There’s a reason grow tents are taking off in popularity. Growing indoors isn’t just therapeutic and potentially profitable–it can be much more reliable and controllable than growing outdoors.
Nobody wants to replicate the hail, locusts, and flooding of the outside inside, but there are still certain conditions plants grown in the ground can access naturally that you will have to provide alternatives for.
Plants grown in tents, especially biologically unique ones like hemp, need more than just light and water to have their metabolic needs met–they need nutrients!
Why do plants need extra nutrients?
Light and water work to create essential sugars and strong cell walls for plants, but your medicinal garden needs just a bit more. Think of the sugars produced by photosynthesis the same way as you do the sugars you intake–they’re good, and necessary, but they’re not the only requirement for proper nutrition.
Macronutrients (calcium, carbon, hydrogen, oxygen, magnesium, sulfur, phosphorus, and potassium) and micronutrients (boron, nickel, zinc, copper, molybdenum, chlorine, and iron) provide the building blocks of plant cells, enzyme production, and metabolic function.
You may see some life without introducing these elements, but a plant won’t thrive for long without them!
Stunted plant development means all the plant’s energy is being put towards just plain not dying. In the wild, this stasis would mean waiting for an animal to die nearby, or for nearby leaves to fall and rot–but (fortunately) that won’t be the reality in your indoor grow tent. That means no strong root development, no flowering stage, and no harvest!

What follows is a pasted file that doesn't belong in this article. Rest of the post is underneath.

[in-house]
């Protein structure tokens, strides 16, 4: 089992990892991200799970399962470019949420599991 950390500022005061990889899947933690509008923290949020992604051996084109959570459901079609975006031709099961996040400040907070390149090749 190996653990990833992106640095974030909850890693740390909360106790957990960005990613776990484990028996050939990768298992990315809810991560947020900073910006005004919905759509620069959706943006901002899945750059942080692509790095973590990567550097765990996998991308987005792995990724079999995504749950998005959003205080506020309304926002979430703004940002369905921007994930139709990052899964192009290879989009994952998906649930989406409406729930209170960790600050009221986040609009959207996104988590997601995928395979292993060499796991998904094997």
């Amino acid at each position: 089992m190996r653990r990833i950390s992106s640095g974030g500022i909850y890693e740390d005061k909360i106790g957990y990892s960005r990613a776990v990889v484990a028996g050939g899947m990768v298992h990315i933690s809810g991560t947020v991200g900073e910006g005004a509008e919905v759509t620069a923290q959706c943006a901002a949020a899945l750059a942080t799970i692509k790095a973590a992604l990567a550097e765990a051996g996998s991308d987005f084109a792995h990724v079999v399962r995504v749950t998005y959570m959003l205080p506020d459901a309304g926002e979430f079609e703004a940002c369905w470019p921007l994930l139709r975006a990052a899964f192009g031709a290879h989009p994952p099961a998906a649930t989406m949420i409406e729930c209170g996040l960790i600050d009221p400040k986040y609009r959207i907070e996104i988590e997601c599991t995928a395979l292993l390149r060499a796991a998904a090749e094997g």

Do plants grown in soil still need nutrients?
You may think that only hydroponic or coco coir-grown plants need added minerals, but that’s a total myth!
Even if you start out with the most compost-filled, worm castings covered, nutritionally whole soil you can find? Your plants are literally absorbing the macros and micros they need from it. And with nothing new decaying or depositing waste in the soil, eventually that dirt will be dead!
The alternative to supplementing the soil would be to periodically uproot your plant and put it in entirely new fertile dirt every few months, throwing out the old, or adding it to compost to start absorbing materials anew. With the levels of plant stress and people stress this presents? Mixing and feeding nutrients is a much better option.
What kind of nutrients should I use on my plants?
The plant world is incredibly diverse! What properly nourishes a medicinal hemp plant would kill a predatory sundew, and vice versa. Do your research on the family of plants you’re growing, and try to find an easy system of combined nutrients, rather than fussing over individual elements.
Want more info?
Professional grower and COO of Grow Strong Industries, Nick Schweitzer has tips and tricks on our YouTube channel now! Watch, learn, and tell us what you want to see next!